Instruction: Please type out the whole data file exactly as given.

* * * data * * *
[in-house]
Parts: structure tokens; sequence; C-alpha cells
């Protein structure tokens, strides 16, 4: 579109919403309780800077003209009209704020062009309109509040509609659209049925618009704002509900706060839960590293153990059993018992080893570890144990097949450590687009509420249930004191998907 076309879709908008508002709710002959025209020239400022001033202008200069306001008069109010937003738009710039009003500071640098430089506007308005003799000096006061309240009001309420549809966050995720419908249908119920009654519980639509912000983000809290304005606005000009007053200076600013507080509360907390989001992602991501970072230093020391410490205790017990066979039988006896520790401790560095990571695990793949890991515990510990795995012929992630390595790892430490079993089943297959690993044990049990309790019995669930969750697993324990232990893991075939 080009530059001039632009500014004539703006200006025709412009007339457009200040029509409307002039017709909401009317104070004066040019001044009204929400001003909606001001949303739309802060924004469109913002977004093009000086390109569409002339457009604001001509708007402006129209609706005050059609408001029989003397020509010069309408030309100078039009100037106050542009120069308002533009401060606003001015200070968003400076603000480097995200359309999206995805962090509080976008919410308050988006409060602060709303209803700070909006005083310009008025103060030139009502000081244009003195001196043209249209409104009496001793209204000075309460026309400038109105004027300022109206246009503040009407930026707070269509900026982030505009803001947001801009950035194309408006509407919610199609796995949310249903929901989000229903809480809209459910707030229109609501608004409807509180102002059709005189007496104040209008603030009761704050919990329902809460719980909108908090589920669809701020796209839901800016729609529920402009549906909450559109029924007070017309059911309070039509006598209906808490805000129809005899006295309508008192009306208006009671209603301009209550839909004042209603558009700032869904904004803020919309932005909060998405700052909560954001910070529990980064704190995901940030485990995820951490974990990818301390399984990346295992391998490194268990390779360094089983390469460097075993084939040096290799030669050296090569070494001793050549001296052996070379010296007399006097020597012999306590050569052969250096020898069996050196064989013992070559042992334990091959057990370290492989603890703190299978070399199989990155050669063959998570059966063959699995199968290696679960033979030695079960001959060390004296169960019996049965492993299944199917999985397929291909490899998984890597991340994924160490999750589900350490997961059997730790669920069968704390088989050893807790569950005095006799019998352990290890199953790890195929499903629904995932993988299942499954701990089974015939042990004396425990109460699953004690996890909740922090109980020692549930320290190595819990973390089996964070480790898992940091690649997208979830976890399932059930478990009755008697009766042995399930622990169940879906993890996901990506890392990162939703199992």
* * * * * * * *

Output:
[in-house]
Parts: structure tokens; sequence; C-alpha cells
């Protein structure tokens, strides 16, 4: 579109919403309780800077003209009209704020062009309109509040509609659209049925618009704002509900706060839960590293153990059993018992080893570890144990097949450590687009509420249930004191998907 076309879709908008508002709710002959025209020239400022001033202008200069306001008069109010937003738009710039009003500071640098430089506007308005003799000096006061309240009001309420549809966050995720419908249908119920009654519980639509912000983000809290304005606005000009007053200076600013507080509360907390989001992602991501970072230093020391410490205790017990066979039988006896520790401790560095990571695990793949890991515990510990795995012929992630390595790892430490079993089943297959690993044990049990309790019995669930969750697993324990232990893991075939 080009530059001039632009500014004539703006200006025709412009007339457009200040029509409307002039017709909401009317104070004066040019001044009204929400001003909606001001949303739309802060924004469109913002977004093009000086390109569409002339457009604001001509708007402006129209609706005050059609408001029989003397020509010069309408030309100078039009100037106050542009120069308002533009401060606003001015200070968003400076603000480097995200359309999206995805962090509080976008919410308050988006409060602060709303209803700070909006005083310009008025103060030139009502000081244009003195001196043209249209409104009496001793209204000075309460026309400038109105004027300022109206246009503040009407930026707070269509900026982030505009803001947001801009950035194309408006509407919610199609796995949310249903929901989000229903809480809209459910707030229109609501608004409807509180102002059709005189007496104040209008603030009761704050919990329902809460719980909108908090589920669809701020796209839901800016729609529920402009549906909450559109029924007070017309059911309070039509006598209906808490805000129809005899006295309508008192009306208006009671209603301009209550839909004042209603558009700032869904904004803020919309932005909060998405700052909560954001910070529990980064704190995901940030485990995820951490974990990818301390399984990346295992391998490194268990390779360094089983390469460097075993084939040096290799030669050296090569070494001793050549001296052996070379010296007399006097020597012999306590050569052969250096020898069996050196064989013992070559042992334990091959057990370290492989603890703190299978070399199989990155050669063959998570059966063959699995199968290696679960033979030695079960001959060390004296169960019996049965492993299944199917999985397929291909490899998984890597991340994924160490999750589900350490997961059997730790669920069968704390088989050893807790569950005095006799019998352990290890199953790890195929499903629904995932993988299942499954701990089974015939042990004396425990109460699953004690996890909740922090109980020692549930320290190595819990973390089996964070480790898992940091690649997208979830976890399932059930478990009755008697009766042995399930622990169940879906993890996901990506890392990162939703199992």